Unspecified Neurodevelopmental Disorder DSM-5 315.9 (F89)

Unspecified Neurodevelopmental Disorder DSM-5 315.9 (F89)

DSM-5 Category: Neurodevelopmental Disorder


Unspecified Neurodevelopmental Disorder (UNDD) is a DSM-5 (Diagnostic and Statistical Manual of Mental Disorders, fifth edition), diagnosis assigned to individuals who are experiencing symptoms of a neurodevelopmental disorder, but do not meet the full diagnostic criteria for one of the Neurodevelopmental disorders. The symptoms cause distress, and impair functioning in social, educational/occupational, or other major areas of functioning. The diagnosis can be assigned when the clinician decides not to specify the reason the diagnostic criteria are unmet, or if there is insufficient information available at the time of the evaluation to make a more specific diagnosis (American Psychiatric Association, 2013).

The amygdala is the brain structure most frequently implicated in NDD, which would include UNDD. A sub-cortical structure regulates our response to potentially dangerous environmental stimuli. Sensory input goes to the orbito-frontal cortex, and to the amygdala for processing on an ongoing basis. If the sensory input is deemed non-threatening, we note it and attend to the next incoming sensory stimuli. If the sensory input is recognized as a threat by the amygdala, the fight/flight/freeze response of the parasympathetic nervous system begins to activate. The amygdala acts much faster than the orbito-frontal cortex. The right frontal lobe is specifically involved with executive function- e.g., decision making- and inhibition, but processes information slowly relative to the amygdala. A threat to survival is often best dealt with urgently, which is the function of the amygdala- recognize threats, and prepare the body to engage, or withdraw, or sometimes, neuromuscular lock- e.g. - the freeze response- can be conducive to survival. Individuals with disorders along the NDD spectrum, including UNDD, have dysregulation in the amygdala, which results in inappropriate response to stimuli. An underactive amygdala can result in high-risk behavior, and inappropriate social behavior. An overactive amygdala can produce excessive anxiety and risk aversion, as well as avoidance of social interaction (Schumann, Bauman, and Amaral, 2011).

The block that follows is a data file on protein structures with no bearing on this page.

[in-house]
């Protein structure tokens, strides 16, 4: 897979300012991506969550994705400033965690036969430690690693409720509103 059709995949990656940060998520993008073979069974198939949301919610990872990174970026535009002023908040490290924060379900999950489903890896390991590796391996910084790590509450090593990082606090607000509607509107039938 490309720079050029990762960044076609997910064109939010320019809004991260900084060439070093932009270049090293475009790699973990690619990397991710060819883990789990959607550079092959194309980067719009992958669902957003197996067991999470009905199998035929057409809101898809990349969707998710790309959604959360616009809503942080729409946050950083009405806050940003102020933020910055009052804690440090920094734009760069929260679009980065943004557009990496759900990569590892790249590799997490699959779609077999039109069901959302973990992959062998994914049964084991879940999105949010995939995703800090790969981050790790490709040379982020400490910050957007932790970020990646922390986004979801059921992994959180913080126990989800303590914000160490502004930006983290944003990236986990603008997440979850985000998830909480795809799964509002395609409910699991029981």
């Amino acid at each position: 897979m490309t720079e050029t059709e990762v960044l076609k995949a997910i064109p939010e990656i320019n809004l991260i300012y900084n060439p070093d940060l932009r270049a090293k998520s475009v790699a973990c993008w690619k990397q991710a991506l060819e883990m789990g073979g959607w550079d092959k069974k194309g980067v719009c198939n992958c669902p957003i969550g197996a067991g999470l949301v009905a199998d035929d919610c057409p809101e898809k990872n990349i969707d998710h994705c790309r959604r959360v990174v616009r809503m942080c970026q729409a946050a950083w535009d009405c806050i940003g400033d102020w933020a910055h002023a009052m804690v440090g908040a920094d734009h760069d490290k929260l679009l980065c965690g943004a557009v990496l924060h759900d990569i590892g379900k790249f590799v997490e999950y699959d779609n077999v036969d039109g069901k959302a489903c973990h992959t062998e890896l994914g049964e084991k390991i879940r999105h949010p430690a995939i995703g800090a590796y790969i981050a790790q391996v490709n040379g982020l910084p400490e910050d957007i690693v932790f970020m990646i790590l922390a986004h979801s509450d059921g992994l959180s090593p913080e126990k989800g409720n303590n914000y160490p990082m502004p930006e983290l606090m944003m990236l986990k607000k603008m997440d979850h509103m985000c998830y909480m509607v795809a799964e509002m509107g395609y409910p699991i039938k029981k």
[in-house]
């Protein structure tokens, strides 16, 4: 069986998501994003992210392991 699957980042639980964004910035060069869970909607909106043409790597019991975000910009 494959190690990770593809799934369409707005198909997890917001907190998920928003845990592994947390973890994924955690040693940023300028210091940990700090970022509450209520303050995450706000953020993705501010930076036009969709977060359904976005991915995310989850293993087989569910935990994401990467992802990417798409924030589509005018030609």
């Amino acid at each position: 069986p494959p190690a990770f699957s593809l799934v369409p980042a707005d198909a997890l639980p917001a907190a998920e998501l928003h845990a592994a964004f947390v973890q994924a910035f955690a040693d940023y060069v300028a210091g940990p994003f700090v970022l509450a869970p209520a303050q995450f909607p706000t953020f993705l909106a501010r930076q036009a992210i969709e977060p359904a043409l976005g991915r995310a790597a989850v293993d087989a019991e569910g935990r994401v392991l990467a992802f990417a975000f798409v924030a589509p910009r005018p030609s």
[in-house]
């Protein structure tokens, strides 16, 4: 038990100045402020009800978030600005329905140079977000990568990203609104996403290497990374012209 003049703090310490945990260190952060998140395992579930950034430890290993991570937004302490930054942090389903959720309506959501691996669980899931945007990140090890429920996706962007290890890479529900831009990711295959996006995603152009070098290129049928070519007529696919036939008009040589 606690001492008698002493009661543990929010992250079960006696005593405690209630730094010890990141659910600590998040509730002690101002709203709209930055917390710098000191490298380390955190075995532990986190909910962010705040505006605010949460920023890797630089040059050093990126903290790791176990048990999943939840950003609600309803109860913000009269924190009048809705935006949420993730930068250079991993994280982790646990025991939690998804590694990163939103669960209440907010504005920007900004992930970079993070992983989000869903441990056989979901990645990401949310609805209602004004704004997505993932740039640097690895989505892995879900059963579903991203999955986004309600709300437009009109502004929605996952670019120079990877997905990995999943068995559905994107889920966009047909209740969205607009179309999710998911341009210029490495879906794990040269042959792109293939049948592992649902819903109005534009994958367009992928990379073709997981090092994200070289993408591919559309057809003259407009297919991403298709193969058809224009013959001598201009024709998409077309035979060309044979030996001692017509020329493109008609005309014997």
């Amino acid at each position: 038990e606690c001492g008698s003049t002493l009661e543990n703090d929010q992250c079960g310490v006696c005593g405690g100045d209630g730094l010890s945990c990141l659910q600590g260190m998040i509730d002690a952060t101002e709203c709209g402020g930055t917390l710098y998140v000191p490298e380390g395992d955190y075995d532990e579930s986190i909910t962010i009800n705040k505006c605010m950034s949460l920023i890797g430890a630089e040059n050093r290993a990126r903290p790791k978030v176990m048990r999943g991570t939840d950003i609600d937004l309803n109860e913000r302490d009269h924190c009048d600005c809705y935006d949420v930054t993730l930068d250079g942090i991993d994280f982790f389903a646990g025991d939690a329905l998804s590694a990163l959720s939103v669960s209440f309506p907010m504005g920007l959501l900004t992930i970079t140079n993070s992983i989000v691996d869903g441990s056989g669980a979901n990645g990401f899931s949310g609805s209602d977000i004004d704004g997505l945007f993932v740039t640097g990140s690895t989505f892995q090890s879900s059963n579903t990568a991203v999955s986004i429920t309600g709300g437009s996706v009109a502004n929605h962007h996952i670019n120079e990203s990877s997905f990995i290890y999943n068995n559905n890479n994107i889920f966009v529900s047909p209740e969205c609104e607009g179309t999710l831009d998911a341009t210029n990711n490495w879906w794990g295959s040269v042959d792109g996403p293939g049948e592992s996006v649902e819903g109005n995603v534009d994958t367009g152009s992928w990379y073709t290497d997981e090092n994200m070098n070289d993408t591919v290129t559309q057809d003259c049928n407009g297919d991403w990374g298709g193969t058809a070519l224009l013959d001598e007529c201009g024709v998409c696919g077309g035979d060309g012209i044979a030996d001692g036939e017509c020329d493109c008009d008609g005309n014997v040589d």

Symptoms of Unspecified Neurodevelopmental Disorder

According to the DSM-5, (American Psychiatric Association, 2013), NDD consists of a range of disorders first apparent in childhood including:

  • Autism spectrum disorder
  • CP (Cerebral palsy).
  • Epilepsy
  • Schizophrenia
  • Bi-polar Disorder
  • AD/HD (Attention Deficit/ Hyperactivity Disorder).
  • OCD (Obsessive Compulsive Disorder).
  • Disorders of communication, speech, and language.
  • Tic Disorders, including Tourette’s Disorder
  • FAS/FAE (Fetal Alcohol Syndrome/Fetal Alcohol Effects)
  • FXS (Fragile X Syndrome)
  • Rett Syndrome
  • William’s Syndrome
  • Down syndrome